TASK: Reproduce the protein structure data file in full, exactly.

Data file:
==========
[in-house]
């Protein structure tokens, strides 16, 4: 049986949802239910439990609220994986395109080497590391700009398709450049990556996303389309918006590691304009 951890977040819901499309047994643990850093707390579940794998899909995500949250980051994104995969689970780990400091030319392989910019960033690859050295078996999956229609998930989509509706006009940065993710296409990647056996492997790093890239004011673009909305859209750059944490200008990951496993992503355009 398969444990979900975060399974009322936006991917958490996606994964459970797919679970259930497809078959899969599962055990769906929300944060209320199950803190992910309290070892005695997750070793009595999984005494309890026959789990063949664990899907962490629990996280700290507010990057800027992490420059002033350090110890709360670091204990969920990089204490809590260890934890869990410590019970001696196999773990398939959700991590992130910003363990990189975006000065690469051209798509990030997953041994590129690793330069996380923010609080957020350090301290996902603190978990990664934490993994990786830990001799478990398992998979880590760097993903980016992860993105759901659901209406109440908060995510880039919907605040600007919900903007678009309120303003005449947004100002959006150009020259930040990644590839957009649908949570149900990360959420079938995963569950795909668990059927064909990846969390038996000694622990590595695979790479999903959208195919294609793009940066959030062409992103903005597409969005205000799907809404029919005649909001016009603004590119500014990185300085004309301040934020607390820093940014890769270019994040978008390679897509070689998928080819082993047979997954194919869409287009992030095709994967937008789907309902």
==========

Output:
[in-house]
């Protein structure tokens, strides 16, 4: 049986949802239910439990609220994986395109080497590391700009398709450049990556996303389309918006590691304009 951890977040819901499309047994643990850093707390579940794998899909995500949250980051994104995969689970780990400091030319392989910019960033690859050295078996999956229609998930989509509706006009940065993710296409990647056996492997790093890239004011673009909305859209750059944490200008990951496993992503355009 398969444990979900975060399974009322936006991917958490996606994964459970797919679970259930497809078959899969599962055990769906929300944060209320199950803190992910309290070892005695997750070793009595999984005494309890026959789990063949664990899907962490629990996280700290507010990057800027992490420059002033350090110890709360670091204990969920990089204490809590260890934890869990410590019970001696196999773990398939959700991590992130910003363990990189975006000065690469051209798509990030997953041994590129690793330069996380923010609080957020350090301290996902603190978990990664934490993994990786830990001799478990398992998979880590760097993903980016992860993105759901659901209406109440908060995510880039919907605040600007919900903007678009309120303003005449947004100002959006150009020259930040990644590839957009649908949570149900990360959420079938995963569950795909668990059927064909990846969390038996000694622990590595695979790479999903959208195919294609793009940066959030062409992103903005597409969005205000799907809404029919005649909001016009603004590119500014990185300085004309301040934020607390820093940014890769270019994040978008390679897509070689998928080819082993047979997954194919869409287009992030095709994967937008789907309902």